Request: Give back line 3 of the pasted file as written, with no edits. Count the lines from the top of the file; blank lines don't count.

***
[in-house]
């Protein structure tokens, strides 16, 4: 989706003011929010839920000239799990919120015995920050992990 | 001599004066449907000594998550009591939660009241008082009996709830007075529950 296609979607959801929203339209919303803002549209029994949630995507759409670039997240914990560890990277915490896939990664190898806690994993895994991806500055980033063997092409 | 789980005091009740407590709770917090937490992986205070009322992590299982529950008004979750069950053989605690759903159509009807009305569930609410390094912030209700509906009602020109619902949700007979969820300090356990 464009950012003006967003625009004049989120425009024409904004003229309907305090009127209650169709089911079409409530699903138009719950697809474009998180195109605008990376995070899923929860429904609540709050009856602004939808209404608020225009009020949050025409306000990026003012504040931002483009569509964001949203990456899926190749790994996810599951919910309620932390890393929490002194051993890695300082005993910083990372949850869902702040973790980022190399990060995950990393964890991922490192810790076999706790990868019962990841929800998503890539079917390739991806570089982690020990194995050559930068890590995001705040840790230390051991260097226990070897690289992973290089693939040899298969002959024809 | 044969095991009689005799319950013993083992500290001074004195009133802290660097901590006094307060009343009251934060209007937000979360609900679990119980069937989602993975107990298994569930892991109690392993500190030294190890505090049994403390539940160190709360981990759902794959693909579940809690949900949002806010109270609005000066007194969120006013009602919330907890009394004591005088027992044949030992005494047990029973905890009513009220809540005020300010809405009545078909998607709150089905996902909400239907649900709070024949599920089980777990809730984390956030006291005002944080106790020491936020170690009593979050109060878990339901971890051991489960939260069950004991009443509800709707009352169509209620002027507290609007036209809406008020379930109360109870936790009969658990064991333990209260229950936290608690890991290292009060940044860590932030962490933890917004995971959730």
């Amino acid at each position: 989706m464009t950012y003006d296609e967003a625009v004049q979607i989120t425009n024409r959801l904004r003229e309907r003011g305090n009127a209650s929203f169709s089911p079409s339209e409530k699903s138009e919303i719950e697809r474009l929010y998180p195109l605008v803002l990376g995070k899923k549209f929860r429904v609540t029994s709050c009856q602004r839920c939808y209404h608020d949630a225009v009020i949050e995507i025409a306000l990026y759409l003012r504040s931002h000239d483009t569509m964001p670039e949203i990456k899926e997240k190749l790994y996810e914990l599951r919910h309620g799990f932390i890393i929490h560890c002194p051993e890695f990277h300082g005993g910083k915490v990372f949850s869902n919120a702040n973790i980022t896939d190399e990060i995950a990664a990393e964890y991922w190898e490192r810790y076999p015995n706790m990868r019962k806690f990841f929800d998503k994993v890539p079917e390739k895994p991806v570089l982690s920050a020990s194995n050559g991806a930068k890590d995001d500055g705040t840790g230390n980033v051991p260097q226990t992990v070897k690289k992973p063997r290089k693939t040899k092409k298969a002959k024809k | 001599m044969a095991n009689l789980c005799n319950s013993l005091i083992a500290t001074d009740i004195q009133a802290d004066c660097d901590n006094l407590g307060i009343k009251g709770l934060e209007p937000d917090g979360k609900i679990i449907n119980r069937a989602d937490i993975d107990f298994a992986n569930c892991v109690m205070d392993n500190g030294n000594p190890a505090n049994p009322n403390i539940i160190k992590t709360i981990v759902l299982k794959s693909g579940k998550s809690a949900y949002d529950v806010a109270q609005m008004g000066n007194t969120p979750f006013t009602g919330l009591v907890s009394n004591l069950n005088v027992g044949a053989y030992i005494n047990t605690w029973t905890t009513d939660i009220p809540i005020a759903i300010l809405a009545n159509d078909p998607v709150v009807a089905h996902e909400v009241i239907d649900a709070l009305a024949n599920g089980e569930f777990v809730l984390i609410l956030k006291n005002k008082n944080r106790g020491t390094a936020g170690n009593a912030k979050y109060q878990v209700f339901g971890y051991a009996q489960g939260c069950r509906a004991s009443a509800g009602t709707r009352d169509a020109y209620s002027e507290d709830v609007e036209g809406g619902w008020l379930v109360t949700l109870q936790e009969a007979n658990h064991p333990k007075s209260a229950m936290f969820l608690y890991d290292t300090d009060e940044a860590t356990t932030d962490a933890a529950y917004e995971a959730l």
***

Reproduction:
């Amino acid at each position: 989706m464009t950012y003006d296609e967003a625009v004049q979607i989120t425009n024409r959801l904004r003229e309907r003011g305090n009127a209650s929203f169709s089911p079409s339209e409530k699903s138009e919303i719950e697809r474009l929010y998180p195109l605008v803002l990376g995070k899923k549209f929860r429904v609540t029994s709050c009856q602004r839920c939808y209404h608020d949630a225009v009020i949050e995507i025409a306000l990026y759409l003012r504040s931002h000239d483009t569509m964001p670039e949203i990456k899926e997240k190749l790994y996810e914990l599951r919910h309620g799990f932390i890393i929490h560890c002194p051993e890695f990277h300082g005993g910083k915490v990372f949850s869902n919120a702040n973790i980022t896939d190399e990060i995950a990664a990393e964890y991922w190898e490192r810790y076999p015995n706790m990868r019962k806690f990841f929800d998503k994993v890539p079917e390739k895994p991806v570089l982690s920050a020990s194995n050559g991806a930068k890590d995001d500055g705040t840790g230390n980033v051991p260097q226990t992990v070897k690289k992973p063997r290089k693939t040899k092409k298969a002959k024809k | 001599m044969a095991n009689l789980c005799n319950s013993l005091i083992a500290t001074d009740i004195q009133a802290d004066c660097d901590n006094l407590g307060i009343k009251g709770l934060e209007p937000d917090g979360k609900i679990i449907n119980r069937a989602d937490i993975d107990f298994a992986n569930c892991v109690m205070d392993n500190g030294n000594p190890a505090n049994p009322n403390i539940i160190k992590t709360i981990v759902l299982k794959s693909g579940k998550s809690a949900y949002d529950v806010a109270q609005m008004g000066n007194t969120p979750f006013t009602g919330l009591v907890s009394n004591l069950n005088v027992g044949a053989y030992i005494n047990t605690w029973t905890t009513d939660i009220p809540i005020a759903i300010l809405a009545n159509d078909p998607v709150v009807a089905h996902e909400v009241i239907d649900a709070l009305a024949n599920g089980e569930f777990v809730l984390i609410l956030k006291n005002k008082n944080r106790g020491t390094a936020g170690n009593a912030k979050y109060q878990v209700f339901g971890y051991a009996q489960g939260c069950r509906a004991s009443a509800g009602t709707r009352d169509a020109y209620s002027e507290d709830v609007e036209g809406g619902w008020l379930v109360t949700l109870q936790e009969a007979n658990h064991p333990k007075s209260a229950m936290f969820l608690y890991d290292t300090d009060e940044a860590t356990t932030d962490a933890a529950y917004e995971a959730l």